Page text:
It is common for advocates of tax incentives to point to the extensive use of such incentives in some high-growth Asian economies as evidence of their effectiveness. Tanzi and Shome (1992) speculated, however, that this positive association probably has less to do with the nature of the incentives themselves than with the characteristics of the countries where they are used, such as the quality of the civil servants and the efficiency of the public bureaucracy—characteristics that tend to minimize the political-economy costs of providing the incentives.
In their sensitivity analysis of cross-country growth regressions, Levine and Renelt (1992) found that the investment share in GDP is the only robust variable in explaining growth.
Public expenditure here refers to the exhaustive type, i.e., expenditures of a purely transfer nature (subsidies, welfare payments, etc.) are excluded. This is also consistent with national income accounts data on such expenditure on which most empirical studies are based. Transfers have, however, distributional implications, which are discussed in Section IV.
The absorption of domestic resources will be delayed, of course, if foreign borrowings or unemployed resources are available.
This is often the rationale for advocating privatization of public enterprises. See World Bank (1995).
For a recent development of this argument, see Devarajan et al. (1996). See also IMF (1995) for a discussion of the various aspects of the productive-unproductive classification of public expenditure. One type of unproductive public expenditure that has received much attention recently is military spending. See, for example, Knight et al. (1996). It should, however, be noted that not all public expenditure programs are designed to promote growth. Hence, some public expenditures could be unproductive in the growth sense, and yet simultaneously effective in the sense of achieving their objectives.
See, however, the discussion below on budget policy.
Public expenditure may also become increasingly wasteful after a certain point, as argued by Tanzi and Schuknecht (1995).
In the United States, military spending has often produced technologies potentially beneficial to the whole economy. This is less likely to happen in other, and particularly in developing, countries.
For example, higher growth may generate a higher demand for cars, which in turn may generate a higher demand for roads.
In an investigation of Wagner’s law, Tanzi and Zee (1995) found the correlation between the levels of public wage expenditure and income to be positive for middle-low income countries and negative for high income countries.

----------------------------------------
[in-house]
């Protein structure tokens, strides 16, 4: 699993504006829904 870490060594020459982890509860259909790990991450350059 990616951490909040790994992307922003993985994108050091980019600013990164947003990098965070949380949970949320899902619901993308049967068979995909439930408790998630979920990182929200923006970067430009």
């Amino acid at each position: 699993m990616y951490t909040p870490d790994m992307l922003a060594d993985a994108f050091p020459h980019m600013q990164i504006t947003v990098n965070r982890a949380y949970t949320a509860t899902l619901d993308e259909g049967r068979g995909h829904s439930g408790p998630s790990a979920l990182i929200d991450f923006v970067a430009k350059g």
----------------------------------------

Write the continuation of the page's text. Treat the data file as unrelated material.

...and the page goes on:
For the present discussion, assume that the public expenditure giving rise to the budget deficits does not entirely consist of public investment.
This neutrality is commonly referred to as the Ricardian equivalence, since the idea can be traced back to the writings of Ricardo, as well as to some early Italian public finance literature (see Buchanan (1958) for an account). Its modern revival is usually credited to Barro (1974). Bailey (1971) contained a clear discussion of its implications.
The literature on the Ricardian equivalence is too voluminous to even attempt a partial survey here. Recent assessments of relevant issues have been provided by Leiderman and Blejer (1988), as well as by two of the central debaters, Barro (1989) (proponent) and Bernheim (1989) (critic). In a recent analysis, Bailey (1993) derived the important result that if taxes are capitalized into property values, and properties are part of the bequest from one generation to another, then (approximate) Ricardian equivalence would hold even if generations are not linked by transfers over an infinite horizon.
In testing Ricardian equivalence, empirical works have largely focused on the impact of budget deficits on one or more of the following three variables: private consumption-savings; intergenerational transfers; and interest rates. For reviews of empirical evidence, see Bernheim (1987) and the associated comments of discussants; Leiderman and Blejer (1988); and Barro (1989).
The growth implications of tax and public expenditure policies are similar in the stability context, and, therefore, are discussed jointly.
This result comes about because it may pay to wait for a favorable state of nature to occur. Depending on the nature of the uncertainty, however, uncertain returns could, under some circumstances, stimulate investment. One reason is that the act of investing itself sometimes provides additional information that could act to reduce the uncertainty; another reason is that a mean-preserving spread of variance (i.e., an increase in variance with the same mean) with respect to returns would increase the expected value of a project, if the valuation function displays diminishing marginal value of returns. For a recent comprehensive treatment of this literature, see Dixit and Pindyck (1994); for an illustration that the impact of uncertainty on investment is dependent on the way tax regime uncertainty is modeled, see Hassett and Metcalf (1994).
Growth effects of inflation are considered below in connection with budget policy. For discussions of the impact of inflation on real tax revenue in the presence of collection lags, see Tanzi (1977, 1978).
The vast literature on the time-inconsistency problem has its origin largely in the seminal work of Kydland and Prescott (1977).
See Fischer (1980) for a particularly illuminating discussion of this example. Kydland and Prescott (1980) examined essentially the same example in greater generalities. The same demonstration can be made with respect to human capital investment, where a government could find it optimal to tax such investment lightly in the early periods of an individual’s life, but to tax the returns from human capital heavily once the capital has been formed.